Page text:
Monday, November 22, 2010
Wednesday, November 17, 2010
When she announced that she was leaving the station for personal reasons I figured that this was a terminal decision for the station. (Her boyfriend had committed suicide in the ATL and being in the city was too painful to her). She is to be credited because her on the air presence never gave hint of any personal drama. She remained as her normal perky self throughout.
Markina Brown stepped in to the job with big shoes to fill.
I later learned that Markina Brown is a trained meteorologist, unlike her predecessor. She is able to do the analysis that had required a "two man" format in the past.
For some reason though I hadn't been fully sold on Markina Brown UNTIL I saw this video below. There is something about that dress and how she fills it out in the right places that has me more interested in watching the weather report.
You probably do not have the Flash Player (Get Adobe Flash Player Here) installed for your browser or the video files are misplaced on your server!
Monday, November 15, 2010
I was driving home and looked over and saw W.E.B. Du Bois raking his leaves yard.
Put a pointy goatee on that brother and you would have a perfect match.
I had to turn my car around, go back up the street, turn around and take a picture - all without having him look at me taking a picture of him. Sorry but by cellphone does not have that great of a zoom.
What? You don't think that Du Bois ever raked his own leaves?
Thursday, November 4, 2010
Consumer Reports Magazine says X-Box motion controller doesn't have problem recognizing users with darker skin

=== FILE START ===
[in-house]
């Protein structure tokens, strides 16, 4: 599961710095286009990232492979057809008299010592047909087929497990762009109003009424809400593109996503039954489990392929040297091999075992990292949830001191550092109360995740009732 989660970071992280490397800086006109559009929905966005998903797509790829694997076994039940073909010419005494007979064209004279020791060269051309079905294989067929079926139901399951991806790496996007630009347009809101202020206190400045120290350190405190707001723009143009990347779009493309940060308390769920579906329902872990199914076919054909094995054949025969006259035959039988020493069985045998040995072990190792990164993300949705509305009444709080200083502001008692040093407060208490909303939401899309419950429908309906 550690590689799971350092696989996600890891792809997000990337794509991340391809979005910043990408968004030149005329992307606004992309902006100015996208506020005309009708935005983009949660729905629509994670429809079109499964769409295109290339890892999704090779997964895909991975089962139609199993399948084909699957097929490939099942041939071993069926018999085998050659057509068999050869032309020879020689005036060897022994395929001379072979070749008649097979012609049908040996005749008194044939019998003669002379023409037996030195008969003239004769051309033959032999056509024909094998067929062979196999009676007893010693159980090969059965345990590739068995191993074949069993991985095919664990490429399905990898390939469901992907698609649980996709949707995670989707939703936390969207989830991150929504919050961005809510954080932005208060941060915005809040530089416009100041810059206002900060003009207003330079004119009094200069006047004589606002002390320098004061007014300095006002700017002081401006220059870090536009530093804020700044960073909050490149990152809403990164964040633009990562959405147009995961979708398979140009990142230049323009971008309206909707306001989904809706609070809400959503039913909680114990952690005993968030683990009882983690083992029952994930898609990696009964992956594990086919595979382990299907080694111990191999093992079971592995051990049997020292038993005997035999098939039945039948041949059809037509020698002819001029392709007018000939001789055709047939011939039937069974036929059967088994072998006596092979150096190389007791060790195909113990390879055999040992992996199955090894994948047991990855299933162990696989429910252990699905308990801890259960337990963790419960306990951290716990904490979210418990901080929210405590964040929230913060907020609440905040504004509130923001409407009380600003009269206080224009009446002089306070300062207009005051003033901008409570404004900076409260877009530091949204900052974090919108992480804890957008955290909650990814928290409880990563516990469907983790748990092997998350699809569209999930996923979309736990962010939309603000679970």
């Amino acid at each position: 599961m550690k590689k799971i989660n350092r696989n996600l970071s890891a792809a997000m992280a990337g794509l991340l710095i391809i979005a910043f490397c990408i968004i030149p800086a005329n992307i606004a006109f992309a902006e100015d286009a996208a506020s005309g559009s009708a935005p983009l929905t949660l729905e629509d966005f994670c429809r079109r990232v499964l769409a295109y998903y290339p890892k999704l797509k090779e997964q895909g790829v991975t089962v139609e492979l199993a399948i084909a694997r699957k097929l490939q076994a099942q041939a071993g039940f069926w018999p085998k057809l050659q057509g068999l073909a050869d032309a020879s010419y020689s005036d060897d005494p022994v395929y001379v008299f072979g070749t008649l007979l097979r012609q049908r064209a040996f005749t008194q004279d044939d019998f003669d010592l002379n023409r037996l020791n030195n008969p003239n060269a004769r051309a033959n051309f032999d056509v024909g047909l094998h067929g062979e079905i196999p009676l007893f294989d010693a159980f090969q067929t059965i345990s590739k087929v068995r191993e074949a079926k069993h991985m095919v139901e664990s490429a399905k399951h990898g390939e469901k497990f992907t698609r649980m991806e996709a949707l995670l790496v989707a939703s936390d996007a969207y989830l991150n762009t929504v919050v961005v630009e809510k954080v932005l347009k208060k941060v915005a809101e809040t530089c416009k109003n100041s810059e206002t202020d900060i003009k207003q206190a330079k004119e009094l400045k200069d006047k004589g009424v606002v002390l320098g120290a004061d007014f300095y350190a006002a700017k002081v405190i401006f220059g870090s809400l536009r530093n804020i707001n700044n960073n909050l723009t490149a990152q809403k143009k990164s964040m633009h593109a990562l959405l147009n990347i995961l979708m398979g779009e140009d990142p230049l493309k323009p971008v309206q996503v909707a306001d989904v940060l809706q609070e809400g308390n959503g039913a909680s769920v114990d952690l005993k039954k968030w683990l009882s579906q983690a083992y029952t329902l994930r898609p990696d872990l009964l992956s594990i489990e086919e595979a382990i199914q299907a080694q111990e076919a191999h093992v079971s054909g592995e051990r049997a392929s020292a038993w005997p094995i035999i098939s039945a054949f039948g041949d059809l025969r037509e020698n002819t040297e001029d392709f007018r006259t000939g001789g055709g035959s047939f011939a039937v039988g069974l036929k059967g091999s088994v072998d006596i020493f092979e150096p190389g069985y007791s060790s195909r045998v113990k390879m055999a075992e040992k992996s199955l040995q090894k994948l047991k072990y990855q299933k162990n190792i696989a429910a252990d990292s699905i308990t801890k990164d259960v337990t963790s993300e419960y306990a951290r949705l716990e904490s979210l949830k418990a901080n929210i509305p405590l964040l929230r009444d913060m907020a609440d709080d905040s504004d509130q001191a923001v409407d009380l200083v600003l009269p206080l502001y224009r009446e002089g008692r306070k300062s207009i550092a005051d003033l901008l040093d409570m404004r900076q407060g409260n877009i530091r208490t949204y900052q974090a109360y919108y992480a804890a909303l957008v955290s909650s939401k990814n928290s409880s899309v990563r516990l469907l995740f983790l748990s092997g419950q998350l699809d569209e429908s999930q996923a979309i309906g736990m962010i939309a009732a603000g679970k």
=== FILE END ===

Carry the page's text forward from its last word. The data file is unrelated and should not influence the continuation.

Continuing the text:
NEW YORK — Looking to debunk a report that Microsoft's new motion-sensing video game controller might be racist, Consumer Reports says it found no evidence that Kinect has problems recognizing users with darker skin.
GameSpot, a popular video game website, said earlier it found through testing Kinect that its facial recognition camera system did not work properly for some players with darker skin.
Consumer Reports said Thursday the problem is related to low-level lighting, and not directly to players' skin color. Kinect's camera, it says, needs enough light and contrast so it can determine players' facial features. Then it can perform software recognition and log them in to the Xbox gaming system.
Microsoft launched Kinect on Thursday. (Msnbc.com is a joint venture of Microsoft and NBC Universal.)
GameSpot said it continued its testing of Kinect Thursday "with more users in different rooms and different clothing. At first, the two employees who originally would not be recognized by the camera were correctly identified on the first try. However, when one changed from a light blue shirt to a black shirt (but stayed in the same room with the same lighting), the camera again failed to recognize him after multiple calibration tests. It also failed to recognize another darker-skinned GameSpot employee after four calibration attempts."
The goal of Kinect "is to break down the barriers for everyone to play, and it will work with people of all shapes and ethnicities at launch," a Microsoft spokesperson told GameSpot. Any Kinect owners who are having calibration or recognition problems can call 1-800-469-9269, the company said